Finding and closing new business is one of the most important, if not the most important responsibility for new agents. Unfortunately, there is no simple way to do it, and success in this area will require creativity, grit, and some good old-fashioned luck. But for those who are looking for next steps or new avenues to pursue, consider trying the following list of tips for producers looking to build new business.
Prepare Niche Appeals
Net worth and demographic categories are too broad to be useful in many situations. Instead, focus on a niche market and discover what customers in that market are looking for. What do they value and how will they prepare to work? For example, even with the same net worth the needs and values of different generations will change dramatically.
Stay Active on Social Media
While it can become a distraction, social media gives life insurance salespeople a modern way to connect with clients and be available to them and other prospects on a continual basis. Connections can be forged swiftly, information exchanged at the speed of typing, and for every question you answer on a public post there may be thousands of customers who see the interaction and use it as a reference before deciding to reach out.
Explore the Employer Market
Worksite markets are seeing significant growth as life insurance is added to voluntary benefits packages made available by employers to their workers. Employers are often willing to support these plans to incentivize and reward their employees, while employees respond to the endorsement of the product and appreciate any subsidies the employer kicks in to mitigate the cost.
During the quotation process it is important to make additional visits to the prospect’s workplace or jobsite. This will help to establish rapport with the potential buyer. You should also personally deliver all new business policies in order to deepen this connection, answer questions, and solve problems on-the-spot if any are discovered.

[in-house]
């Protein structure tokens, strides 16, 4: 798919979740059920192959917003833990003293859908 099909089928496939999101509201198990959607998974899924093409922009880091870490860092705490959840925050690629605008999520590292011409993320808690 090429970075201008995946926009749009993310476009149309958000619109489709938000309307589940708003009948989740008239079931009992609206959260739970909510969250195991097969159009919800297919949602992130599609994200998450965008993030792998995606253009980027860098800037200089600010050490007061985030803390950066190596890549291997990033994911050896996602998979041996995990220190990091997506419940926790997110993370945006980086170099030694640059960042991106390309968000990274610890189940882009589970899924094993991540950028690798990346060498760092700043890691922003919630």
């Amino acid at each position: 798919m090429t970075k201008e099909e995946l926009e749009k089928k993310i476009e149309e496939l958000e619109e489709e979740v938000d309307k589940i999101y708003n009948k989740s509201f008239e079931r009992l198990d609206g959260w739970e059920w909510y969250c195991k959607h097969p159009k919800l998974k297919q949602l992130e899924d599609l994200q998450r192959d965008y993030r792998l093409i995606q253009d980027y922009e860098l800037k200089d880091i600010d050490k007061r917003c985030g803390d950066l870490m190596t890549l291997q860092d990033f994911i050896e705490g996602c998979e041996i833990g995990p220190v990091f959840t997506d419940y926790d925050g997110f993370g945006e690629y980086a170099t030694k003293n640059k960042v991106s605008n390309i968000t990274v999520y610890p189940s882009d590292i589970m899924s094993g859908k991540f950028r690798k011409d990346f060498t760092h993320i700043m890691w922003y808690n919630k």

Connect with local Associations
Connecting with local trade associations or professional organizations can generate a huge number of useful contacts. Once you are a member, you can also offer to speak on insurance topics at association meetings.
Follow up on Successful Conversions Geographically
Once you make a sale, you should use that connection to bridge to other nearby prospects in the local area. These prospects will most likely be familiar with your new account, and you can use that familiarity to introduce yourself and lend your offer additional credibility.
Follow up on Successful Conversions via Business Relationships
Your business customers have relationships, often close ones, with their distributors and suppliers and even certain close-knit customers. Using your client as a reference, make appeals to these related organizations. Dealing with those who deal with your clients can give you much-needed access where you need it.
Use Your Own Geographic Proximity
Your office is most likely surrounded by potential accounts, each of whom may consider the geographic convenience of your office to be a major benefit. Local access can be a great selling point and often means that your prospects will already be familiar with your brand.
Fall Back on Guaranteed Products
Millennials and others throughout the market are surprisingly risk adverse, which is one reason why products like whole life, indexed universal life, and even variable life have sold exceedingly well in recent years. Use these products and their guarantees to your advantage.
Use Your IMO
Independent marketing organizations like Imeriti Financial Network have a wealth of tools available to assist salespeople like you as you continue to reach out to new markets. Tools like continuing education, marketing, sales support, and much more.
Imeriti Financial Network (“IFN”) is a Field Marketing Organization business that recruits and/or recommends insurance agents to insurance carriers. IFN does not engage in the solicitation or sale of insurance products to end clients. The information contained within this blog is for general information purposes only and should not be construed as provide tax or legal advice or a recommendation or inducement to purchase an insurance product.
Any information, statistics, and opinions reported within this blog were obtained from sources believed to be reliable. However, IFN and/or the blog author do not guarantee or claim responsibility for the truth, accuracy, and reliability of any source, fact and/or statistic cited and may not necessarily agree with any opinions expressed by such sources.